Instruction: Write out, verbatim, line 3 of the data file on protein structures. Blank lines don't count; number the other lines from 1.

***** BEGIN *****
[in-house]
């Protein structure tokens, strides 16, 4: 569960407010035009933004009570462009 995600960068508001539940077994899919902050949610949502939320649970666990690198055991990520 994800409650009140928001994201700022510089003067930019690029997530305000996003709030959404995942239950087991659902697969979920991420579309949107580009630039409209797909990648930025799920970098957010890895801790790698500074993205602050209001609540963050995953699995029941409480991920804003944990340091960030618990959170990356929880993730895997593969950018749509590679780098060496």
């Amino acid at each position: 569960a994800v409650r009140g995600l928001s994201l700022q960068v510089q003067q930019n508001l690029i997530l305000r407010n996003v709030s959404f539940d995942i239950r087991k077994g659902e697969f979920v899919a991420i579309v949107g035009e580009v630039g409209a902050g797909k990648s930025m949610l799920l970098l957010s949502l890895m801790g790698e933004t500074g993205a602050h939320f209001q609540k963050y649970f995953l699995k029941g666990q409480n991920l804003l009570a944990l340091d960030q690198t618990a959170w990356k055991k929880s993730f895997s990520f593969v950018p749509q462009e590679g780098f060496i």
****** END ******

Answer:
């Amino acid at each position: 569960a994800v409650r009140g995600l928001s994201l700022q960068v510089q003067q930019n508001l690029i997530l305000r407010n996003v709030s959404f539940d995942i239950r087991k077994g659902e697969f979920v899919a991420i579309v949107g035009e580009v630039g409209a902050g797909k990648s930025m949610l799920l970098l957010s949502l890895m801790g790698e933004t500074g993205a602050h939320f209001q609540k963050y649970f995953l699995k029941g666990q409480n991920l804003l009570a944990l340091d960030q690198t618990a959170w990356k055991k929880s993730f895997s990520f593969v950018p749509q462009e590679g780098f060496i």